“Can you hike?” My Uncle asked. “I mean, really hike?”
“Uh, yeah, I can hike.”
“Yeah — but for how long?”
“I guess as long as necessary.” I think my Uncle was challenging me and I was involuntarily accepting it.
My Uncle doubted whether I could handle a long hike because I didn’t own a pair of decent boots. However, in preparation for the Eastern Sierra Photography Workshop, I invested in real boots to morph into a bona fide hiker.
“How long is this hike?” I asked as we drove to the trail.
“About 3.5 to 4 hours.” My Uncle had completed this trail a few times before. In fact, he did this trail as part of a 10-mile hike in previous years. I didn’t expect such a long hike and wondered what I’d be doing during that time, other than walking.
The family reached the trailhead and my Dad and Butters waited near the car. Dogs were not allowed on the trail. And since my Dad is disabled, he can’t walk long distances, let alone climb a steep hiking trail so I set up a beach chair for him overlooking the lake.
My Uncle and Aunt were well prepared in UVA/UVB shirt and pants, topped off with hats and carried walking sticks. My Uncle, complete with a bear whistle attached to his backpack, led the way followed by my Aunt, me and Mom.
The rocks crushed under my green boots as I made my ascent. I looked at the lake below, with mountains facing east and made a note to come back and catch the sunrise.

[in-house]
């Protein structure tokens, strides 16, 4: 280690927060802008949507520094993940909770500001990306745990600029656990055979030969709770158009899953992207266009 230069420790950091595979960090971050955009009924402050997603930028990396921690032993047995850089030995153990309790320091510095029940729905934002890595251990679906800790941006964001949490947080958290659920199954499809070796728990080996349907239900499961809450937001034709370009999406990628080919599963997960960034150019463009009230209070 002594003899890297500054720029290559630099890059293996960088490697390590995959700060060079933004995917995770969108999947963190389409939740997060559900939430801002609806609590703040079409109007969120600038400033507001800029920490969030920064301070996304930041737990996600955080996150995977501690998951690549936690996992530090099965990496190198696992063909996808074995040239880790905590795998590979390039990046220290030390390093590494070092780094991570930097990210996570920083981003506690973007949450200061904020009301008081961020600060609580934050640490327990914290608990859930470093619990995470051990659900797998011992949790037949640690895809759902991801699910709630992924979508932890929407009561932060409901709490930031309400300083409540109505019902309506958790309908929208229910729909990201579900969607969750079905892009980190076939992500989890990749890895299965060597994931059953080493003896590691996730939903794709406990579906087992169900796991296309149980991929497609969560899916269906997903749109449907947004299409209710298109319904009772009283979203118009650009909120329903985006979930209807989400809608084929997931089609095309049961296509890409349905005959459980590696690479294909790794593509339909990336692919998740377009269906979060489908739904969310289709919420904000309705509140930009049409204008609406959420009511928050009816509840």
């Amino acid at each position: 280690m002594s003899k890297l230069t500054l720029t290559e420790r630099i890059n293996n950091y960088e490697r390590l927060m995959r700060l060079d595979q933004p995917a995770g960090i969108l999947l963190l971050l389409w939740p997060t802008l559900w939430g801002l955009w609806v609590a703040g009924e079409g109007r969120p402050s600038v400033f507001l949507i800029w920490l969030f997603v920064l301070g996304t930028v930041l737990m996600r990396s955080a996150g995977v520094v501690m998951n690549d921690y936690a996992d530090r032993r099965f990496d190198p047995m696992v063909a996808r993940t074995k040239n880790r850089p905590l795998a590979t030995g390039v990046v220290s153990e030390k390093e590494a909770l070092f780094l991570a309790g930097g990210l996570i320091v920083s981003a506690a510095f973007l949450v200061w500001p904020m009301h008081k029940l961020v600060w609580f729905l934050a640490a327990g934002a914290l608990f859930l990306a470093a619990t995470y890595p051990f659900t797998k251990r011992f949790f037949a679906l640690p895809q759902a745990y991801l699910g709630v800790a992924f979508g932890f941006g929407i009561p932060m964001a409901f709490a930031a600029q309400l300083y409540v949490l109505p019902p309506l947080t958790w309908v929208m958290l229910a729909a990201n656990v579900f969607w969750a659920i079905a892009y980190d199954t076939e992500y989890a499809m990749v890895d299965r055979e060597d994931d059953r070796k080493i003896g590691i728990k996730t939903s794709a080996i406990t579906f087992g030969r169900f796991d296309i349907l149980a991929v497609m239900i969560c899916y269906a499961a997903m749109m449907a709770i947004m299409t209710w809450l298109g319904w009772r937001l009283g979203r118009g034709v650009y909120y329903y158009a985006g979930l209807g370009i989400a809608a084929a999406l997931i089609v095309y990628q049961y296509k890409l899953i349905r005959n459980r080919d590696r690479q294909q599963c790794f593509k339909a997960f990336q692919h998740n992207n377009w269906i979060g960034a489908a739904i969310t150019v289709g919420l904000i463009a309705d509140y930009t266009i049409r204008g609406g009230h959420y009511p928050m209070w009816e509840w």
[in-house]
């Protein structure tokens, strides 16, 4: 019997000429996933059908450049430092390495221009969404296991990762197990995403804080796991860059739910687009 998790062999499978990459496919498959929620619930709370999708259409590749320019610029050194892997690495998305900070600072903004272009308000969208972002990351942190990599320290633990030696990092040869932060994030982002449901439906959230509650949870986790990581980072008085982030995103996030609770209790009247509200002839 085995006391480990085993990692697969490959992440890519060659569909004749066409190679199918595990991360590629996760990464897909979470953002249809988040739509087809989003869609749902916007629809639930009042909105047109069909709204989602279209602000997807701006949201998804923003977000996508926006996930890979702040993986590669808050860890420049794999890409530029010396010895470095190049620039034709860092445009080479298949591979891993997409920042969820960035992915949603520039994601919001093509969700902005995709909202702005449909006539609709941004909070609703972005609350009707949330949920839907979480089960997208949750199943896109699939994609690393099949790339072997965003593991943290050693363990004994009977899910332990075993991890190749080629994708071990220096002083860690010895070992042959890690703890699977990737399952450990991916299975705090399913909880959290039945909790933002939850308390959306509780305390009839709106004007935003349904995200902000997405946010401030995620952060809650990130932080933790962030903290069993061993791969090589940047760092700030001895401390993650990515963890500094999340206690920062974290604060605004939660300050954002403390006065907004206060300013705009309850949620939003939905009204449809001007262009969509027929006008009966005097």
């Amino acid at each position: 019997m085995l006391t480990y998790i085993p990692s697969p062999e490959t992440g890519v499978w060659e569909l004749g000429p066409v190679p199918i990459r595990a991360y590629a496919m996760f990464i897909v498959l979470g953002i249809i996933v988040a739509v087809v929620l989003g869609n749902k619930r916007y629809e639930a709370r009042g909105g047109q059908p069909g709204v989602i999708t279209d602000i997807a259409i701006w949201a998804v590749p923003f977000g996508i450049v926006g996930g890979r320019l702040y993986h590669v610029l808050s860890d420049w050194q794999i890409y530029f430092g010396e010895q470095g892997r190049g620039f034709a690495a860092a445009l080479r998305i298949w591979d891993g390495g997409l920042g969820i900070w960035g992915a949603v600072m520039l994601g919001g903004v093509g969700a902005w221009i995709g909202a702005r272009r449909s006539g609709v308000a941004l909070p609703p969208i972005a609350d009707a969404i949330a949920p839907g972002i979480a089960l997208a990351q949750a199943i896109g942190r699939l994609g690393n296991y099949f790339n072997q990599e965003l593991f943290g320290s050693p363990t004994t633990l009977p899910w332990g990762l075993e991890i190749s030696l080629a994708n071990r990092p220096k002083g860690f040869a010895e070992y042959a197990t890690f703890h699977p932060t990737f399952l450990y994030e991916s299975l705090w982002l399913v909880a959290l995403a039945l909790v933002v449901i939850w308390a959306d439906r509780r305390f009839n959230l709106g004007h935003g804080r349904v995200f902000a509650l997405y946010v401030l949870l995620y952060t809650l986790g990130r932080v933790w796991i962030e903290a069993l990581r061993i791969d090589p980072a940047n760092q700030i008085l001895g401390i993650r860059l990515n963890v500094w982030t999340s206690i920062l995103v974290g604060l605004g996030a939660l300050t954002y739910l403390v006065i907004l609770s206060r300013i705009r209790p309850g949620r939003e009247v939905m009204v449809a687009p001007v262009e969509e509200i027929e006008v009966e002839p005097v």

The trail was mostly easy-going. There were some rocky parts but my hiking boots and my legs held up. The difficult part was the heat. It was unusually warm for Lake Tahoe.
This was my first time hiking with Mom. In all the years living in San Francisco, instead of taking family vacations to Disneyland or Hawaii during the summer, my brother and I helped Mom and Dad at their souvenir store. When the Fourth of July came around, shorts-wearing tourists browsed through our shop to buy souvenirs: tangible reminders of their family holiday in a city we called home. My Mom tallied the pens, magnets and postcards, scribbled the total on a yellow carbon copy receipt, collected money and handed the bag over to the family’s Dad.
On this day in Lake Tahoe, I was impressed by my Mom’s ability to keep up with the professional hikers (aka Aunt and Uncle) before us. The hike lasted three hours. We walked along the shaded trail, following the curve of the lake. I leaned toward the dusty mountain when the trail narrowed. I held out my hand for Mom when she needed stability. I followed my Uncle’s lead as we made our descent toward the sandy beach area.
Sometimes, when I had the chance, I ventured ahead and I captured moments that will remind me of our (delayed) family vacation.
Photos taken with Fujifilm Finepix X100 (Not edited.)